First we export some variables, to use with dropcat later.

PATH

Local path to composer

DROPCAT_ENV

Which environment we are going to deploy, in this case stage, so dropcat will use the dropcat.stage.yml file for settings.

ENV

This is a variable we are using for composer.

BUILD_DATE

Used to name our deployed folder.

And then the dropcat tasks

dropcat prepare

This command checks if the db used for the site exists, if it does not, it tries to create it. It also creates the drush-alias used for the site etc.

dropcat backup

This backups the db, if you want to backup the whole web folder, add the option -- backup_site 

dropcat tar

Packs the site in a tar-file. The options here could be set in dropcat.stage.yml, but I think it is more useful to use Jenkins variables here.

dropcat upload

Uploads the tar to the remote server, and removes it from the local server.

dropcat move

This unpacks the tar file and moves it in place. And creates a symlink to the deployed folder, like mysite_latest_stage. It also deletes the uploaded tar-file.

dropcat symlink

This we are using to create the files folder, which in our setup is outside the web folder.

dropcat config-import

Imports the configuration.

dropcat reset-login

Gets us a login-link to the site so we could check our deploy.

In next blogpost we are starting to look into in detail what happens in each step.

May 18 2016
May 18

Jenkins setup

We are using jenkins to clone the project, and the only task we do after that is executing a shell, like this:

Jenkins execute shell

In the end of this series I am doing a post about our composer workflow, so I will not go into that now.

First we export some variables, to use with dropcat later.

PATH

Local path to composer

DROPCAT_ENV

Which environment we are going to deploy, in this case stage, so dropcat will use the dropcat.stage.yml file for settings.

ENV

This is a variable we are using for composer.

BUILD_DATE

Used to name our deployed folder.

And then the dropcat tasks

dropcat prepare

This command checks if the db used for the site exists, if it does not, it tries to create it. It also creates the drush-alias used for the site etc.

dropcat backup

This backups the db, if you want to backup the whole web folder, add the option -- backup_site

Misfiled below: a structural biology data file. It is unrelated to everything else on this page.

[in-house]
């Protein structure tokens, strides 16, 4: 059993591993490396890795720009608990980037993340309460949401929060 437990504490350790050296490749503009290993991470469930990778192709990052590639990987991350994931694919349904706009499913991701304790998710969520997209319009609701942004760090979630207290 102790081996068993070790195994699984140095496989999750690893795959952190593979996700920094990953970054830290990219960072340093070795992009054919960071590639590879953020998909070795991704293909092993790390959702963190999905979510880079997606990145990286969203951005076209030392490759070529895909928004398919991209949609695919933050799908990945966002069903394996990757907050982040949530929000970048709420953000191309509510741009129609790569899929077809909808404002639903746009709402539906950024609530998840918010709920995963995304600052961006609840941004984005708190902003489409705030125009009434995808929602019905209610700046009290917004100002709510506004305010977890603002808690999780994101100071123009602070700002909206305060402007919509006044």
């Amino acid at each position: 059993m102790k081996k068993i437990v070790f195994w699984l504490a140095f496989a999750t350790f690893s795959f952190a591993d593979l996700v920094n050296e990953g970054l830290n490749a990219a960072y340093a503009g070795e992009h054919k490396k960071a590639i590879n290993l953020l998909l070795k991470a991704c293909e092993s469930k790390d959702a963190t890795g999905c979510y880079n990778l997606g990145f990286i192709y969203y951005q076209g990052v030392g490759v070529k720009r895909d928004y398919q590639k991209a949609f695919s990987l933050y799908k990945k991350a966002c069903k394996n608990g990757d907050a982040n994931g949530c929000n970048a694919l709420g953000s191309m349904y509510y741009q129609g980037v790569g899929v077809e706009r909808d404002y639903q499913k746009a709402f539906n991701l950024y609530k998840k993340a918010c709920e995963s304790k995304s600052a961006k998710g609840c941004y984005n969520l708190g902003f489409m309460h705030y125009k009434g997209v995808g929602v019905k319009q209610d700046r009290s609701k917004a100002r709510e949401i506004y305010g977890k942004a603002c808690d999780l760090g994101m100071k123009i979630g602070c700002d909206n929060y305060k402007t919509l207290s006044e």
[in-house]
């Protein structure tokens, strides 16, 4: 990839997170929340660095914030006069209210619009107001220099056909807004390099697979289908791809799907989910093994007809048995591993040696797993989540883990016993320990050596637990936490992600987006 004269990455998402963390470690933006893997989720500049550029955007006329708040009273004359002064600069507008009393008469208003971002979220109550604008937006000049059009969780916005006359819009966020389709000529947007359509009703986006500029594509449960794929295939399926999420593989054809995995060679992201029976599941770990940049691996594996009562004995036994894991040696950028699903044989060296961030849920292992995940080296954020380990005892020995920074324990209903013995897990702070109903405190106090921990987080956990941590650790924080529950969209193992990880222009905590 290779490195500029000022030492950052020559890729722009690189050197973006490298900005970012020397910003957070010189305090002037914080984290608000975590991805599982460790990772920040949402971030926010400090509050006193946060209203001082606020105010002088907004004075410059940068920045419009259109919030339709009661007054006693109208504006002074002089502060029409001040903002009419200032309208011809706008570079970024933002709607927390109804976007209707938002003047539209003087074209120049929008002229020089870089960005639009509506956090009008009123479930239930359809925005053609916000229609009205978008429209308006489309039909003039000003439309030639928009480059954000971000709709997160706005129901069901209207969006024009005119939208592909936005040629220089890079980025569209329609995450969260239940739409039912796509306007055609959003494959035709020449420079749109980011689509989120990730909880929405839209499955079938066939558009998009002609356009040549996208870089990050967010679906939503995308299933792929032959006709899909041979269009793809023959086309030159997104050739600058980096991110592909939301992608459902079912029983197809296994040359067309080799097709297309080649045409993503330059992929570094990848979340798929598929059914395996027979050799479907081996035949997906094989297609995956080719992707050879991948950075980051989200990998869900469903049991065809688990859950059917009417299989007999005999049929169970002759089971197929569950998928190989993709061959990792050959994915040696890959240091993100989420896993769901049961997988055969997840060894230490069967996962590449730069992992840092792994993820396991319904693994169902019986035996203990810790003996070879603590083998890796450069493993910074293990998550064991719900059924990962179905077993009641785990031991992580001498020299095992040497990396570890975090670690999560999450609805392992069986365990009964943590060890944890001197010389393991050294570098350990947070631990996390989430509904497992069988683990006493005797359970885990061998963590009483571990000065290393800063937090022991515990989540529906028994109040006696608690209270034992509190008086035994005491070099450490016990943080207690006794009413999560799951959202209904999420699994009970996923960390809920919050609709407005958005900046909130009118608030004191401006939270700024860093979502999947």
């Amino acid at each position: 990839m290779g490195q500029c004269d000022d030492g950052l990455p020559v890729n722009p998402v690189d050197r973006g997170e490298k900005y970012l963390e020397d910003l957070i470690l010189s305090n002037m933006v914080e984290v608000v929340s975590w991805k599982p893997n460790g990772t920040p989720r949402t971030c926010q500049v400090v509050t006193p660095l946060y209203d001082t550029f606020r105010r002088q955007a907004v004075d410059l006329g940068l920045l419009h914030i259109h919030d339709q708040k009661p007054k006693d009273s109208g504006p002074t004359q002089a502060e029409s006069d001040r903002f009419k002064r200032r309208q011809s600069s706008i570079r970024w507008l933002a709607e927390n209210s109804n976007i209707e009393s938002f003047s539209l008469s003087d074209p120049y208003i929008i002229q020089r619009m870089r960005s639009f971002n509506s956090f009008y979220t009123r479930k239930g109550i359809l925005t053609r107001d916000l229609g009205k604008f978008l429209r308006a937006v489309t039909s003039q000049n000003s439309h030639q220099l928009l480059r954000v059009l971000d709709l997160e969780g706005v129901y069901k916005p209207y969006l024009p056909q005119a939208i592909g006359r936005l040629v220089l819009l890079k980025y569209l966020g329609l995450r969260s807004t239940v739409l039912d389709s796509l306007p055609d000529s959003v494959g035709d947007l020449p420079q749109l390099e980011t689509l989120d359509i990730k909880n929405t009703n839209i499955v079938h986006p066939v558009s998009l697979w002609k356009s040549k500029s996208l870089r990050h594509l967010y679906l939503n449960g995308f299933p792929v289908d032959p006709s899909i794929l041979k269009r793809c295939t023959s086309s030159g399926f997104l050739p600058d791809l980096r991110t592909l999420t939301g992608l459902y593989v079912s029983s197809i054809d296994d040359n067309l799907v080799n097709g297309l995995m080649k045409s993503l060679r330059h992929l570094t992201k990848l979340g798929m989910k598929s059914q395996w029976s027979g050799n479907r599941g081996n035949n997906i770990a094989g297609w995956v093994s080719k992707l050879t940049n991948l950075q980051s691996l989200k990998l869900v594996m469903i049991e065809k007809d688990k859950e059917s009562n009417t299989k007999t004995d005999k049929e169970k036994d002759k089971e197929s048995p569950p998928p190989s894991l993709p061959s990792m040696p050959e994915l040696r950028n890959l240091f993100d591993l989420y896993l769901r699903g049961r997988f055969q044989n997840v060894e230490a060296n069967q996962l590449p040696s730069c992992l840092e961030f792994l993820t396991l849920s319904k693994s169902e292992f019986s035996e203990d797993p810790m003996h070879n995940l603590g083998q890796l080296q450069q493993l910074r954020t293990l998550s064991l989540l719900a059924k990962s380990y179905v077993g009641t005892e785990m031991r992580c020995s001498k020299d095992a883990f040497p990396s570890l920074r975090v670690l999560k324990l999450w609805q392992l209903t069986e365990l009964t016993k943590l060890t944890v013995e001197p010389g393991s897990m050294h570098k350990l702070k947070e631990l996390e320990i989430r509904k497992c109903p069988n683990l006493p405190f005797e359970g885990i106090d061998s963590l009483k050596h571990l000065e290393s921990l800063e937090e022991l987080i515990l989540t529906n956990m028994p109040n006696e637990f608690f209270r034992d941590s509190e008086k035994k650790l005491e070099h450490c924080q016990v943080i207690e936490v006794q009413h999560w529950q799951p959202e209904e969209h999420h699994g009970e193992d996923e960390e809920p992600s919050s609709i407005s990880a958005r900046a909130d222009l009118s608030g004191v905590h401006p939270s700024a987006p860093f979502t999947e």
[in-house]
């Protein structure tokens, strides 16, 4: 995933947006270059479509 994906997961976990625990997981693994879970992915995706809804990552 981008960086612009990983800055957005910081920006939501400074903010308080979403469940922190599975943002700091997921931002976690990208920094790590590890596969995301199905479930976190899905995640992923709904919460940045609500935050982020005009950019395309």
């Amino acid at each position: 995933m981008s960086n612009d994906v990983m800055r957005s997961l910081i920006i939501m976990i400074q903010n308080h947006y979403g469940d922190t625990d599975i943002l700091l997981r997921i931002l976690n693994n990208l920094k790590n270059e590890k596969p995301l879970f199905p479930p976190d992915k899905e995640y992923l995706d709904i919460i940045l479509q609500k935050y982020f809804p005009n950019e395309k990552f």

dropcat tar

Packs the site in a tar-file. The options here could be set in dropcat.stage.yml, but I think it is more useful to use Jenkins variables here.

dropcat upload

Uploads the tar to the remote server, and removes it from the local server.

dropcat move

This unpacks the tar file and moves it in place. And creates a symlink to the deployed folder, like mysite_latest_stage. It also deletes the uploaded tar-file.

dropcat symlink

This we are using to create the files folder, which in our setup is outside the web folder.

dropcat config-import

Imports the configuration.

dropcat reset-login

Gets us a login-link to the site so we could check our deploy.

In next blogpost we are starting to look into in detail what happens in each step.

May 12 2016
May 12

The idea with dropcat is that you use it with options, or/and with configuration files. I would recommend to use it with config files, and with minor settings as options. 

You could use just use a default settings file, that should be dropcat.yml, or as in most cases you have one config file for each environment you have – dev, stage, prod etc.

You could use an environment variable to set which environment to use, this variable is called DROPCAT_ENV.  To use prod environment you could set that variable in the terminal to prod with:
export DROPCAT_ENV=prod

Normally we set this environment variable in our jenkins build, but you could also set it as an parameter with dropcat like:
dropcat backup --env=prod

That will use the dropcat.prod.yml file

By default dropcat uses dropcat.yml if youi don't set an environment. 

Thing will be more in the next blog posts, but first we now look into a minimal config file, in our root dir we could hav a dropcat.yml file with this config:


app_name: mysite
local:
environment:
tmp_path: /tmp
seperator: _
drush_folder: /home/myuser/.drush

remote:
environment:
server: mytarget.server.com
ssh_user: myuser
ssh_port: 22
identity_file: /home/myuser/.ssh/id_rsa
web_root: /var/www/webroot
temp_folder: /tmp
alias: mysite_latest_stage

site:
environment:
drush_alias: mysitestage
backup_path: /backup
original_path: /srv/www/shared/mysite_stage/files
symlink: /srv/www/mysite_latest_stage/web/sites/default/files
url: http://mysite.com
name: mysitestage

mysql:
environment:
host: mymysql.host.com
database: my_db
user: my_db_user
password: my_db_password
port: 3306

The settings is grouped in a way that should explain what they are used for – local.environment is from where we deploy, remote.environment is to where we deploy. site.environment is for drush and symlinks (we use for the files folder), mysql.environment, is for… yeah you guessed correctly – mysql/mariadb. 

appname

This is the application name, used for creating a tar-file with that name (with some more information, like build date and build number).

local

These are the settings from where we deploy, it could be localy, it could be a build server as jenkins. 

tmp_path

Where we temporary store stuff.

Seperator